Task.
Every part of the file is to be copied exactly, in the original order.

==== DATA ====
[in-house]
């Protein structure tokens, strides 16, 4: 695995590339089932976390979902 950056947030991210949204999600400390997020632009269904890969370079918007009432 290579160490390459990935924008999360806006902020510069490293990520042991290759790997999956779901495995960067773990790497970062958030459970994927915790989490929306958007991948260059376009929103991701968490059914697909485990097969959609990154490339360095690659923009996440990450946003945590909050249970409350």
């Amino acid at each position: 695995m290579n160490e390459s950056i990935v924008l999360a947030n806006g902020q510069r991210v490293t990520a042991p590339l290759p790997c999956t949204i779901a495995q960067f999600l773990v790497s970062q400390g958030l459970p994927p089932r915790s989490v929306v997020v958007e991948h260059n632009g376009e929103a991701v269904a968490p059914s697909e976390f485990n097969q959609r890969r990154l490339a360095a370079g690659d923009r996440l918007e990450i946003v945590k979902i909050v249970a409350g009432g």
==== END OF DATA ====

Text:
[in-house]
């Protein structure tokens, strides 16, 4: 695995590339089932976390979902 950056947030991210949204999600400390997020632009269904890969370079918007009432 290579160490390459990935924008999360806006902020510069490293990520042991290759790997999956779901495995960067773990790497970062958030459970994927915790989490929306958007991948260059376009929103991701968490059914697909485990097969959609990154490339360095690659923009996440990450946003945590909050249970409350």
């Amino acid at each position: 695995m290579n160490e390459s950056i990935v924008l999360a947030n806006g902020q510069r991210v490293t990520a042991p590339l290759p790997c999956t949204i779901a495995q960067f999600l773990v790497s970062q400390g958030l459970p994927p089932r915790s989490v929306v997020v958007e991948h260059n632009g376009e929103a991701v269904a968490p059914s697909e976390f485990n097969q959609r890969r990154l490339a360095a370079g690659d923009r996440l918007e990450i946003v945590k979902i909050v249970a409350g009432g």